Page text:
7 muscle cars before the GTO


Many say Pontiac invented the muscle car in 1964 when it introduced the Pontiac GTO. Jim Wangers disagrees.

This is a companion discussion topic for the original entry at https://www.hagerty.com/articles-videos/articles/2018/05/01/muscle-cars-before-the-gto


Let’s not forget about the Dodge D-501, which DID have a Hemi engine. I owned a '57 Dodge, but was the polyspherical combustion chamber variety. Of course, today’s “Hemi” does not have hemispherical combustion chambers, so it’s all a marketing ploy.


The Olds Super Sport hat a 390/4 barrel that could move with the best in the mid/late 50s. The Buick Invicta/Wildcat had a 401/4 barrel could lay rubber. That nail head engine with 440 torch and the upscale 460(?) double 4 barrel from the start put in the early Wildcats. Some don’t look at Oldsmobile or Buick as offering a muscle car, but these were impressive. The early Wildcats could be had with the 401 with a 4 speed. A rare car but it could on the so called muscle cars of its day. Dad had a 57 Super Sport and my first car was a 64 Wildcat that did well with its Dyna-flow transmission.

Nice article!!!


I loved that article I’d love any of the cars mentioned. in 1965 I had a 58 Plymouth Fury. with a little help from an Isky cam it would keep up with any GTO.


More unappreciated MoPar muscle came in the ram-inducted 383s in the '60 and '61 Darts and Plymouths. Those engines were officially rated at 330 HP, but the same engines. without the ram tubes, were rated at 345 in the Dodge and 350 in the DeSoto. I abused a '60 Fury back in 1960-1964 and with 4.10 gears and Hedman Hedders it surprised even 409/409 Chevys. In fact, Al Eckstrand took the S/SA title at the 1960 NHRA Nationals with his '60 Fury and the Ramchargers '61 Pioneer (but with a ram 413) was the best performer at the 1961 affair.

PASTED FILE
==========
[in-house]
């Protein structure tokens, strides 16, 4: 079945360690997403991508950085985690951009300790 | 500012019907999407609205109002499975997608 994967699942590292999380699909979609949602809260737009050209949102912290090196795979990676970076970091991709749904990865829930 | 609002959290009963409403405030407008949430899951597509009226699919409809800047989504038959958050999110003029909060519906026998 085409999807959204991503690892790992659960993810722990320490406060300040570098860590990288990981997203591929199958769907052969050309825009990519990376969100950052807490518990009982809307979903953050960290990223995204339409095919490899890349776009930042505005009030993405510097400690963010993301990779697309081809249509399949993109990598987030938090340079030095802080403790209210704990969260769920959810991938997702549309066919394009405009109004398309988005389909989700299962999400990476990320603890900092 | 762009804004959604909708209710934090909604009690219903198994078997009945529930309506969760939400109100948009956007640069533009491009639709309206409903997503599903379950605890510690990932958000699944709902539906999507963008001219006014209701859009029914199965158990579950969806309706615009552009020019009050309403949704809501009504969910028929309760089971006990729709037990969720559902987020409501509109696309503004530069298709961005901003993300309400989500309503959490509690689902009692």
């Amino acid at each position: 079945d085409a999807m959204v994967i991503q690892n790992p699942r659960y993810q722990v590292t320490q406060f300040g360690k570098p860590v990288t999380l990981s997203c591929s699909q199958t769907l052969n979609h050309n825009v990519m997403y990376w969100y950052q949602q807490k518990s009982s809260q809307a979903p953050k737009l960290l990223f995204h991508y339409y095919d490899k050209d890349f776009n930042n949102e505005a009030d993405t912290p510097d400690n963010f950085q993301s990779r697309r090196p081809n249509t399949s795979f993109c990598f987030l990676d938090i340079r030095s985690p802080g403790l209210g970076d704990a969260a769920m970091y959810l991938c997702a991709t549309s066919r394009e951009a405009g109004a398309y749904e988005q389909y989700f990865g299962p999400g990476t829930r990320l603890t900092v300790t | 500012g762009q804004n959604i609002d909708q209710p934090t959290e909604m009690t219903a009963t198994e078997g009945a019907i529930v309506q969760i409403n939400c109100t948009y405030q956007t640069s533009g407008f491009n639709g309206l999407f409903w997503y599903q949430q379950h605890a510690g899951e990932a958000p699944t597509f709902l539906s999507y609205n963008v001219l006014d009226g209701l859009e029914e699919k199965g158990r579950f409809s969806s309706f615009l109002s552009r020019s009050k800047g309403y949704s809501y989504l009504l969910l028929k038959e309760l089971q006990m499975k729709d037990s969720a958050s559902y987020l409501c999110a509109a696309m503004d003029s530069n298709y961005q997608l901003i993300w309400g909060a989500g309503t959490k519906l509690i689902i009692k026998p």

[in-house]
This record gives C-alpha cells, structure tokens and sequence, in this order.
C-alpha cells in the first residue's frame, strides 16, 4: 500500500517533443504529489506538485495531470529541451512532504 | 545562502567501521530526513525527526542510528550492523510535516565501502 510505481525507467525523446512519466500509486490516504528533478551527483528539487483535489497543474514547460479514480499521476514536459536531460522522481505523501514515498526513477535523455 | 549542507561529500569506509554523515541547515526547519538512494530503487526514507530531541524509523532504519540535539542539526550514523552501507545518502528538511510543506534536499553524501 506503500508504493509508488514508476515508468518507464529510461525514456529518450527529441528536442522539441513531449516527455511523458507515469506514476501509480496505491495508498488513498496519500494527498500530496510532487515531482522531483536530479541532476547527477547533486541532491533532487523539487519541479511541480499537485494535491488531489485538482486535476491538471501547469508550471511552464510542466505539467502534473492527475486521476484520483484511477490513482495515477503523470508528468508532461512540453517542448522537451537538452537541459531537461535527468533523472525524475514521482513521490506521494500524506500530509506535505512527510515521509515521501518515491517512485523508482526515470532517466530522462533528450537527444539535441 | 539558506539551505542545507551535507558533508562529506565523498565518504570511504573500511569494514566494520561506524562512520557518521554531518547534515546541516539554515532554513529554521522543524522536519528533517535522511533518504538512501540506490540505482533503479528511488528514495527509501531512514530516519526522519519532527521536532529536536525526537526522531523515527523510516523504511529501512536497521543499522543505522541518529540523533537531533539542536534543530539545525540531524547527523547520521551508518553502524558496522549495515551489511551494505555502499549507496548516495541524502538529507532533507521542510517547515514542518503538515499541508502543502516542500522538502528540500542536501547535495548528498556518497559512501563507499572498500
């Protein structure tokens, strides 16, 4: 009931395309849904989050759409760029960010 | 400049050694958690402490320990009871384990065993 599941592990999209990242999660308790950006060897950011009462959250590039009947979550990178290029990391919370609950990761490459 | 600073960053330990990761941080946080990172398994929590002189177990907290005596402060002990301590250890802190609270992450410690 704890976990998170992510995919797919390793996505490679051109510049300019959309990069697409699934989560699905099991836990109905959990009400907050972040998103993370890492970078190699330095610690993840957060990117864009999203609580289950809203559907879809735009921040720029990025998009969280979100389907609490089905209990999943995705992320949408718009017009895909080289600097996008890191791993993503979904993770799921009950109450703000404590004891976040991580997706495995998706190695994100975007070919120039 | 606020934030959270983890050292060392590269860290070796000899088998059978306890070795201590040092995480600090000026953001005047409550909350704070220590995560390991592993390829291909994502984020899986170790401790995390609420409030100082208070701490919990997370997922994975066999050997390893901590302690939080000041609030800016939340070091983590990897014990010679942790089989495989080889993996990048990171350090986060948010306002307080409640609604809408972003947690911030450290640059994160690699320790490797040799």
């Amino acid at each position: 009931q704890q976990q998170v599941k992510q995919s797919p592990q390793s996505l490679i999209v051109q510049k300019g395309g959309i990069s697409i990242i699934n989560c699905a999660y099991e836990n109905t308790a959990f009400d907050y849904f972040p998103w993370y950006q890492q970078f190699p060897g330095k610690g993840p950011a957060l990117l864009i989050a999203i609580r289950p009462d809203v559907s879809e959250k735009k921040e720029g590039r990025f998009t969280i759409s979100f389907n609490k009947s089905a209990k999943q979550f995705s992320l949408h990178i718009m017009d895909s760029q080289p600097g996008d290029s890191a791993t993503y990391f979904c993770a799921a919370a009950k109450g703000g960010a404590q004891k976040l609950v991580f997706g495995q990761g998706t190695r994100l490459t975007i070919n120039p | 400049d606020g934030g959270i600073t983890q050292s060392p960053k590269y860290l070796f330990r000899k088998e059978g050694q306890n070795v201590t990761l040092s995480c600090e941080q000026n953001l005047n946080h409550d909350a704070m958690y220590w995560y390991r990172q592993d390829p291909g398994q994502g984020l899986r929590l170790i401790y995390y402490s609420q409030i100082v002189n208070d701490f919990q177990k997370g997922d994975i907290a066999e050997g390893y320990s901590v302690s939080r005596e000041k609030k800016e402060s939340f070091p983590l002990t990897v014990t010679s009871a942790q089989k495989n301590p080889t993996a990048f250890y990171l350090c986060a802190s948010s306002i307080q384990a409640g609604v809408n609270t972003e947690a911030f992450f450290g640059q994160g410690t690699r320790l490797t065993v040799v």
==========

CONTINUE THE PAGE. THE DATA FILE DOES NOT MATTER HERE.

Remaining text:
Joe Godec


GM offered the 396 Porcupine head motor in the Chevelle in late 65. By that time the 348/409 was already on it’s way out. The 350 horse 327 was plenty potent with the new for 65 distributor. I remember seeing plenty of 1960 Ford Starliners slammed with cheater pipes hanging under the car. I’m pretty sure the 4 speed manual and a 390 FE was available then. The best part is how these drive trains could be had in any model including station wagons but most chose the 2 door hardtop as a statement. The Chrysler 300’s were fast and Studebakers with the super charger option were no slouches either. Even Ford’s 312 Y-block, supercharged were reportedly putting out 350 HP in 57.


All great cars!! however, the GTO is still the first Musclecar by definition. Not the first Fast car for sure. Most of the cars mentioned were expensive or just a big car with a big car motor. If any car challenges the GTO based on the traditional definition it would be the late 30’s Buick Century. They were specifically a smaller car with a bigger cars engine with the intent to go fast.


Prior to 1960 American manufacturers had a one size fits all line up. The differences ion any model line up was the wheel base. 2 door, or 4 door. There was no small car in which one could install a big car motor. There were some variations especially ion the GM line. Bonneville versus Catalina. Olds 88 versus 98. Buick and Cadillac even got into the wheelbase act but overall a Chevy was Chevy. 1960 saw the introduction of the Falcon/Comet, the Valiant/Lancer and the Corvair. Soon after we saw the Tempest/Skylark/F-85 variants. Rambler was really the only manufacturer with a small, mid-size and full size model lineup. 1964 saw the addition of the Chevelle/Tempest/Skylark/Cutlass line we all know so well. Let’s not forget the Mustang for 1964. Prior to those years all you could do was swap a Cadillac or Buick or Chrysler “big car” motor into your 40 Ford or your 55 Chevy. Personally I drove a 56 Victoria 2 door hardtop with a 58 Ford 352 FE Police Interceptor utilizing a Lakewood bell housing coupled to a T-10 4 speed. I could give a 66 Chevelle 396 a run for its money as long as it was the 325 horse version. I couldn’t catch the 360 horse version but it sure was fun trying!


One of the first muscle cars that no one remembers is the 1957-58 Studebaker Golden Hawks, with a factory supercharged 289 c.i. engine were one of the fastest cars of the era.